Indeed, a consequence of this phenomenon is that pop culture and politics feed one another: pop culture enlightens some specific characters traits of the representation people have of a candidate, but politics also enriches the social imaginary, so that during a debate between the candidates, one of the most popular searches on Google.fr was “Marine Le Pen Voldemort”, proving that these analogies really influence common representations.
Landslide's tweet comparing Marine Le Pen to Lord Voldemort
However, some of these analogies are less direct. Realized by artists directly in the streets or spread by anybody on social networks, false posters showing fictional characters feature them as if they were effective candidates.
False “Mr. Men and Little Miss” campaign posters hung above real ones in Montpellier (France), by the live performer Efix
Anonymous posters superimposed over real ones
False poster representing Dewey (from Malcolm in the Middle) as a candidate
By using analogies, these false posters may implicitly denounce behaviors in the same way as fables, for example, and viewers might have tried to link characters to real candidates but nobody is actually named, as a proof that these characters are as legitimate and credible as the real candidates, according to the commentaries on social networks.
But other communication tools besides posters have been sources of analogies too. A false campaign clip based on Star Wars has also been created, or fictional characters's communications have been written to invite people to vote for a specific candidate: in an article, Sauron (the bad guy from J.R.R. Tolkien’s Lord of the Rings) surprisingly invites people to vote for Emmanuel Macron because, “Even though the economic program of the National Front is inspired from the Mordor’s politics, Marine Le Pen’s ideas in terms of immigration are too dangerous, radical and archaic.”.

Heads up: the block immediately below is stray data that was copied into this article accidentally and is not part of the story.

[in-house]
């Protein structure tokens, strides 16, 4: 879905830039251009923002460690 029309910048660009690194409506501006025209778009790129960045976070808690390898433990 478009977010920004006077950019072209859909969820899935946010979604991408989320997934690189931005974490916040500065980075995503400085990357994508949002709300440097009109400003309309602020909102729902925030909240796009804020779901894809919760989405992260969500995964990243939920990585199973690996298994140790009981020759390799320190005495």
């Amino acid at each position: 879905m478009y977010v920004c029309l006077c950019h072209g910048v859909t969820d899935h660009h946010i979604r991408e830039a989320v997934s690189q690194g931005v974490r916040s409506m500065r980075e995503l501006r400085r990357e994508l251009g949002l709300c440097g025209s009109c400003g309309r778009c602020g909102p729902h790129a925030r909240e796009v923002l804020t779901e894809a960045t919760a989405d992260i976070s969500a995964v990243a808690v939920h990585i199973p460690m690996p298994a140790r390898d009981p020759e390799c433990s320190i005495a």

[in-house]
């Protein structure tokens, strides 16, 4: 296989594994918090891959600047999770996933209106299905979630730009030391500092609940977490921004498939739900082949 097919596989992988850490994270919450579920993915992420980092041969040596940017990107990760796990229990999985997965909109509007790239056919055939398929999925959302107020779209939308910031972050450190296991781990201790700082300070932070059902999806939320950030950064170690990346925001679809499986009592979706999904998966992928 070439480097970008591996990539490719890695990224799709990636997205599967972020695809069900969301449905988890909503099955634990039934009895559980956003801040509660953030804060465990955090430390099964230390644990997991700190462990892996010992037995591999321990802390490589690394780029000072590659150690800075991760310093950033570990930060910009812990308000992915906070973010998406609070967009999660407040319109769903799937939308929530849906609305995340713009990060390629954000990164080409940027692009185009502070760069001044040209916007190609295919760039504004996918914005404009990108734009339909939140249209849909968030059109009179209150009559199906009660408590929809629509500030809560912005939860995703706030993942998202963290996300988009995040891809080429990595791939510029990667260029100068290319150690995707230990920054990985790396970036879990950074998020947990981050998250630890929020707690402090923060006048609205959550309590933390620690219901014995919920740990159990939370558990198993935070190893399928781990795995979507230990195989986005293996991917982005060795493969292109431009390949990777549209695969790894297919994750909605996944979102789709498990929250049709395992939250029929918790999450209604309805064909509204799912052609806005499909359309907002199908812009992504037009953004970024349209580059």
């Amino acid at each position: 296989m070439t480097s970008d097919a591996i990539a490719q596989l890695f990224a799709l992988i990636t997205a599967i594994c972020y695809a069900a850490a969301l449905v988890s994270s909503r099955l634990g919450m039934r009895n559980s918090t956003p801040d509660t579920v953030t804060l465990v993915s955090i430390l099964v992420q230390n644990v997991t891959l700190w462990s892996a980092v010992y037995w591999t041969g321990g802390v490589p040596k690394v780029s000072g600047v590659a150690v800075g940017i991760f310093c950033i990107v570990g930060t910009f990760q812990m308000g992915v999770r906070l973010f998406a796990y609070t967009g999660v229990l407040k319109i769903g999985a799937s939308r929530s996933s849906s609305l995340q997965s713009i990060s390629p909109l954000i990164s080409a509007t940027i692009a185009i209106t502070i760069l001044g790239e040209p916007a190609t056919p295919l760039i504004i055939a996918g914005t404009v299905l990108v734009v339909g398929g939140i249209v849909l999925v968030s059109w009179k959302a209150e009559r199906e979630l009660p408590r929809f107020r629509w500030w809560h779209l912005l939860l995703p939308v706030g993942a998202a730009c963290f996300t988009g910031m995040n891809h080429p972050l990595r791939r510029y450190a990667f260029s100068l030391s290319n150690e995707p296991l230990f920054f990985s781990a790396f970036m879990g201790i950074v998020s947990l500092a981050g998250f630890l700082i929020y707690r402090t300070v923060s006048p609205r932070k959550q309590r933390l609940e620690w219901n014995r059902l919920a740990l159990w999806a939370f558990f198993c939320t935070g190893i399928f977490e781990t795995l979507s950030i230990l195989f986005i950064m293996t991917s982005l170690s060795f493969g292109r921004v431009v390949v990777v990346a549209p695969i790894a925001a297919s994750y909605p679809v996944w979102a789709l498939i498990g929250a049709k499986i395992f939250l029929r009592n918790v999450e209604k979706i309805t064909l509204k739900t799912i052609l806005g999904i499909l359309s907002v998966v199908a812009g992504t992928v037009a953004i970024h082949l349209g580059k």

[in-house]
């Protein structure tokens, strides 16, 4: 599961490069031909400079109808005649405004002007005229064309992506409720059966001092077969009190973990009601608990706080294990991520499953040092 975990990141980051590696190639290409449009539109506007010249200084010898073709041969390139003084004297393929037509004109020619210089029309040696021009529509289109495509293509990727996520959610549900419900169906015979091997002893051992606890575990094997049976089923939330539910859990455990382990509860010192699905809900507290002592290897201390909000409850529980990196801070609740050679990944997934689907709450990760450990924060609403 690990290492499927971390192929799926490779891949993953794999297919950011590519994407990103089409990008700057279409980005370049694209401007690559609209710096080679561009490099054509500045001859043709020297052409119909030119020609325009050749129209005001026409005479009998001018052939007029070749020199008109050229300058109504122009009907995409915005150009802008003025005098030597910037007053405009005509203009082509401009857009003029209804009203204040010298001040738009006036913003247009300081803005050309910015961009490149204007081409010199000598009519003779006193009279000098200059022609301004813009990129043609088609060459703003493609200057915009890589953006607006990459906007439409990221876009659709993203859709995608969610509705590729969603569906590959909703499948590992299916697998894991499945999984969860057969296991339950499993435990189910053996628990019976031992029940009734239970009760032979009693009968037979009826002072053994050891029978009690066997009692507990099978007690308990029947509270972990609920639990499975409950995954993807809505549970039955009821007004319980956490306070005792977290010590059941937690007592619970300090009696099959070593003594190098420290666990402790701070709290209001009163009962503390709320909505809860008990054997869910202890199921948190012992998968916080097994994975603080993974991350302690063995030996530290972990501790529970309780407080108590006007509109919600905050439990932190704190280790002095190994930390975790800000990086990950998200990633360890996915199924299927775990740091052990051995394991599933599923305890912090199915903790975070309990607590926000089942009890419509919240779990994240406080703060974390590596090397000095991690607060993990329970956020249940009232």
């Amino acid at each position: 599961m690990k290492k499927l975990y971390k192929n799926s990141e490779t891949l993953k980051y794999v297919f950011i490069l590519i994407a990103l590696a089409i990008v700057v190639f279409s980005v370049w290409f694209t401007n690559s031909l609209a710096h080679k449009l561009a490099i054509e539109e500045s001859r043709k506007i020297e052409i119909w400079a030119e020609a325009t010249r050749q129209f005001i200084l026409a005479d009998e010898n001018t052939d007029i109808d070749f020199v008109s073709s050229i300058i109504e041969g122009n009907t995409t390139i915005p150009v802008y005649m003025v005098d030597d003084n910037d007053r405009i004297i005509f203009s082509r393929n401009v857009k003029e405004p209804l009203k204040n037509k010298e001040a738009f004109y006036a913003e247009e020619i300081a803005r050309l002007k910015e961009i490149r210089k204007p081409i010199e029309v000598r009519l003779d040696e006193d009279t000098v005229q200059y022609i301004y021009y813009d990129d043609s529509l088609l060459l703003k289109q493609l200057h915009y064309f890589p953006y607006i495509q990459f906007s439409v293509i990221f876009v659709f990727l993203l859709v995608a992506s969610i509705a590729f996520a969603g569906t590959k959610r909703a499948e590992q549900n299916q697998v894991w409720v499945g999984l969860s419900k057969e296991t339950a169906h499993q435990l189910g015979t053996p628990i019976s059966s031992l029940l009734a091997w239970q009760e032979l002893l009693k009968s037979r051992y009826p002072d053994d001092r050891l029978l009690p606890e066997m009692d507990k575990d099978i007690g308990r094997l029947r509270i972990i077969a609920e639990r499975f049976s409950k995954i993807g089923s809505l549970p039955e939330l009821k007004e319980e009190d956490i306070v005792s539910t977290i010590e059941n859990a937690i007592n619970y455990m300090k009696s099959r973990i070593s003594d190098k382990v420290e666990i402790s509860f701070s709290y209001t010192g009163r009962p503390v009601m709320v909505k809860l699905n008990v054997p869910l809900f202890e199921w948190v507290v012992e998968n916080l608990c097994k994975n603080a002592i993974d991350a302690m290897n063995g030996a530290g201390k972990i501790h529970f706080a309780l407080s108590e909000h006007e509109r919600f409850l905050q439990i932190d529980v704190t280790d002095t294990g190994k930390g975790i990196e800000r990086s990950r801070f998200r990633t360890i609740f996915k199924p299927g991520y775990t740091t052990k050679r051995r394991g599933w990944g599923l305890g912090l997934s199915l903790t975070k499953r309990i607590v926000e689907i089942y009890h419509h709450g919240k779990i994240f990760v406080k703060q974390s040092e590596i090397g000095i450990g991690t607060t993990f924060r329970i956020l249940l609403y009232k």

Campaign against the Front National by “Les Jeunes Socialistes”
Finally, the mess known for several months before French presidential elections has at least been a source of creativity, proving how much French people are disgusted and mistrustful of their political landscape. Pop culture proves itself an interesting support for analogies: known enough to ring a bell in any viewer’s imagination, but also considered as free material, flexible enough to make art and/or humor with, which reminds us of the fables tradition, featuring anthropomorphized animals to denounce human behaviors. According to Michel Pastoureau, Jean de La Fontaine (the most famous French fabulist) used a bestiary composed of common animals to communicate with the reader’s culture, aiming at creating a complicity with the reader who recognizes easily the qualities and defects depicted. What’s interesting too is the tension between the popularity of a candidate (how much (s)he’s known) and their popularity ratings (how much (s)he’s appreciated), the higher the first one is and the lower the second, the more it seems to be a source of analogies, aimed at criticizing and even denunciating his/her ideas. According to this, if the French candidates were more popular, for sure they would be less “pop-culturable”…
 “Macron – Sour Strawberry
- Promises of innovation and novelty
- But the taste is the same as Strawberry Softies after 2 minutes
- Scam” (personal translation)
 “Marine Le Pen as Voldemort
- Wants to take over power
- Is a huge sadistic
- Hates mudbloods.” (personal translation)
 “You live,
Dewey President, for a Poo-Pee-Poo France.” (personal translation)
 Personal translation of a satiric article by <Le Gorafi <http://www.legorafi.fr>>.
 “Presidential elections. Don't fall to the Dark Side of the Force.
I am my Father.
Let's refuse the National Front.” (personal translation)
 Michel Pastoureau, « Le Bestiaire de La Fontaine », in Jean de La Fontaine, directed by Claire Lesage, Paris, BNF/Seuil, 1995.